The narration was really what contributed to my never finishing this book. I honestly could not get into the story enough because it seemed to be dragged on and on by the narrator's indifferent and monotone voice.
being present. characters that frighten your inner senses. I hihly reccommend grat gift for most readers
First, David Pittu's narration is unbelievably good. I'm not surprised he's an award winner. I don't think I'd have enjoyed the characters so much in this audible version without his talents. Specifically, Boris.
Second, I love long, winding stories in general. I'm a patient reader. But with this, I really did not think about how long it was and did not have to be patient waiting for something to happen. There was always something happening. Not necessarily action, which is welcome to me.
The long drawn out scenes of drug use and drinking, I feel were meant to make the reader get the full measure of what that time in Theo's life was like. I hated those scenes because they made me uncomfortable, but the fact that they made me feel that way is a testament to how well they were written.
It's not enough to just read the words or hear the narrator read them to you if you aren't feeling anything about what is happening.
This book put me right in it. Everywhere Theo went, I felt there.
I have the hard copy too and can't wait to physically read it now with David Pittu's voices in my head applied to each character.
This is a wonderful book with a great audio rendition. The story is long but never seems so. I wanted it to go on forever.
The emotional honesty of the author was impressive. Not all of life's stories end happily.
Mr. Pittu gives an outstanding performance of this book. It is one of the best I have heard from hundreds of audio books.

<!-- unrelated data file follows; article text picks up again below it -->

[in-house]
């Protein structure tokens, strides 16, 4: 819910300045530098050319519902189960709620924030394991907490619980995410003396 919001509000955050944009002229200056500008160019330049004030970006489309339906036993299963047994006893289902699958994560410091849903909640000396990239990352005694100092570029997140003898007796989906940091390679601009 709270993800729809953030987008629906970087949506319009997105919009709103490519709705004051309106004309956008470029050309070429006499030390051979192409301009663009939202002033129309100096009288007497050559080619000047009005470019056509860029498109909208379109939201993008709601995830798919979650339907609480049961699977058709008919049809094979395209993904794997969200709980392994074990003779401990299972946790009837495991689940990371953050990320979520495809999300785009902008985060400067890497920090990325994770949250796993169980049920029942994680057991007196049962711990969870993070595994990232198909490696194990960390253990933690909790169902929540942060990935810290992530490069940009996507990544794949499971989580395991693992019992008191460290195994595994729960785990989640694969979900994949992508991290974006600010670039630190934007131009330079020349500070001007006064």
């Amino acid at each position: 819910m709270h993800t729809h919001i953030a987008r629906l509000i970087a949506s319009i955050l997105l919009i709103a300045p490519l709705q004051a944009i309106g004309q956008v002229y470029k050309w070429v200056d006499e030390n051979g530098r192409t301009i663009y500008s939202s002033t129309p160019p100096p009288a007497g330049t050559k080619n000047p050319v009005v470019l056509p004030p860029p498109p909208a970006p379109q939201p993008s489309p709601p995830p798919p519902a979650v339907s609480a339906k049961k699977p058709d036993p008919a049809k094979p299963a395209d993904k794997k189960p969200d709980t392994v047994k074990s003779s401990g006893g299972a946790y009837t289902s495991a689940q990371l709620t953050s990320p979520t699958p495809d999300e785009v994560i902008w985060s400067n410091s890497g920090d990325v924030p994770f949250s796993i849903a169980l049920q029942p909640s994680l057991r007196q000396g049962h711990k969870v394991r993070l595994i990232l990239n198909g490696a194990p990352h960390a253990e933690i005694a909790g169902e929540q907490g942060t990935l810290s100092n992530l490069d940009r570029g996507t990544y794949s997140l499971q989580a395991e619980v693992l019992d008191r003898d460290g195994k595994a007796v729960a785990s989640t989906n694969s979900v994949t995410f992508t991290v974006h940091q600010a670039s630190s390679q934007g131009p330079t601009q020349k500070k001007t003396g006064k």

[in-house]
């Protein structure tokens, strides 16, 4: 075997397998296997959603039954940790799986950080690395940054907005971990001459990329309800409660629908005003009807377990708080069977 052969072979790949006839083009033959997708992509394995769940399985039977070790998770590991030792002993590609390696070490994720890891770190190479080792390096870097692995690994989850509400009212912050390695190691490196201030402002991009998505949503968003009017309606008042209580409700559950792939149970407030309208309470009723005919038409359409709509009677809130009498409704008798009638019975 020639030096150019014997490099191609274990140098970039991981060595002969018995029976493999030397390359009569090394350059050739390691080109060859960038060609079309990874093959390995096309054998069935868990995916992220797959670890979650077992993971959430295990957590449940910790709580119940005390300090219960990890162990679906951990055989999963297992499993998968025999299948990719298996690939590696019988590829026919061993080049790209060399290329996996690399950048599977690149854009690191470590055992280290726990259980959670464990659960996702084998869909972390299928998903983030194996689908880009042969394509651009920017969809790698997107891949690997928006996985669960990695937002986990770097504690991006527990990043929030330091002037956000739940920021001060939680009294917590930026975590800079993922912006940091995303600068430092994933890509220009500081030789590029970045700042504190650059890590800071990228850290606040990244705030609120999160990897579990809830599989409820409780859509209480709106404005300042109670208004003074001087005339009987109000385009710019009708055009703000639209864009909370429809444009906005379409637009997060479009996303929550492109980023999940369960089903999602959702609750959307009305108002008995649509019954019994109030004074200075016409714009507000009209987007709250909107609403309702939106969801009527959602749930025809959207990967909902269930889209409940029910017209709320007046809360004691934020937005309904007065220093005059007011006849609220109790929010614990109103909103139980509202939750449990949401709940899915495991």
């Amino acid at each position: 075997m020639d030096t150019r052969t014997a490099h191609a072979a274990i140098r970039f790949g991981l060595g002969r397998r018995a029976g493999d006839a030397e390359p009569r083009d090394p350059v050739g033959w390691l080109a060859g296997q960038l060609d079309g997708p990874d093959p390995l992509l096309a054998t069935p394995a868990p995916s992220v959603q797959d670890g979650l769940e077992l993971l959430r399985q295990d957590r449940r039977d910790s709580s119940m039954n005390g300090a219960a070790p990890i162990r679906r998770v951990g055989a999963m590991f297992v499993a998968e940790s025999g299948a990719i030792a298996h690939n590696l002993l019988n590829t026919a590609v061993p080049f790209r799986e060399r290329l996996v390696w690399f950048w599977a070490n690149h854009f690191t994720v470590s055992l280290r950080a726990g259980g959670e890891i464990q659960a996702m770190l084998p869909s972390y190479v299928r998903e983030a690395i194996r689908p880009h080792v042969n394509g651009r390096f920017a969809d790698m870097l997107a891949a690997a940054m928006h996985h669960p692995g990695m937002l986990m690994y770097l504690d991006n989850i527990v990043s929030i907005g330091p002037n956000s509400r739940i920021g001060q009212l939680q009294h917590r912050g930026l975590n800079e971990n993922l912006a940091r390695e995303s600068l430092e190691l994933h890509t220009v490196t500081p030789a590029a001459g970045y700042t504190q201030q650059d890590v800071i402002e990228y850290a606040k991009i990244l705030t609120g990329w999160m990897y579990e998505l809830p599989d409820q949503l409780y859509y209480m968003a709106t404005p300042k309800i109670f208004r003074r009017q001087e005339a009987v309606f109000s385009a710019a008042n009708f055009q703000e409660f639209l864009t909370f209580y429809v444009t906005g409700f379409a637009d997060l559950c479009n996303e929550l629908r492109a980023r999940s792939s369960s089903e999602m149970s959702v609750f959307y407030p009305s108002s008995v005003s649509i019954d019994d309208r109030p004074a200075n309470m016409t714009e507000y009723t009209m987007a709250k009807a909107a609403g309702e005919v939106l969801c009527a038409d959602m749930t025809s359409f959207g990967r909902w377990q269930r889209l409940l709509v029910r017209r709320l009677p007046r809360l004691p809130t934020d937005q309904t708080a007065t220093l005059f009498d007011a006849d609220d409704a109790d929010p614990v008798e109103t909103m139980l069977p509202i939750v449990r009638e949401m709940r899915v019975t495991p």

This book is far too complex and honest to make into a film. Don't do it. If someone does, don't see it. Read or listen to the book.
It literally took me months to complete listening to this book. But that was mostly because I was simultaneously listening to so many other beautiful books: "100 Years of Solitude", "Justine", "Season of the Witch", "Americanah"' many more... But The Goldfinch was well worth the investment of time. So many little literary gems and original prosaic descriptions. "Coincidence is God's way of staying anonymous", for example, one of Donna Tarrt's well-wrought insights into art and life. I can see why the book has been so popular, and even why intellectuals resist its popularity, but for me the book was not only narratively compelling , but also enlightening and thought-provoking, dark and beautiful. Theo was an unhappy, unlucky, yet totally sympathetic character, who suffered and erred on the side of the criminal, and yet that's what made him so appealing - because although he could have perhaps turned out otherwise, it was instead his fate and his self-acceptance that elevated the book beyond being just a page turner, and turned it, instead, into the metaphor of the painted Goldfinch itself, into art, where meaning and magic are elusive, yet eternally intertwined.
Report Inappropriate Content
If you find this review inappropriate and think it should be removed from our site, let us know. This report will be reviewed by Audible and we will take appropriate action.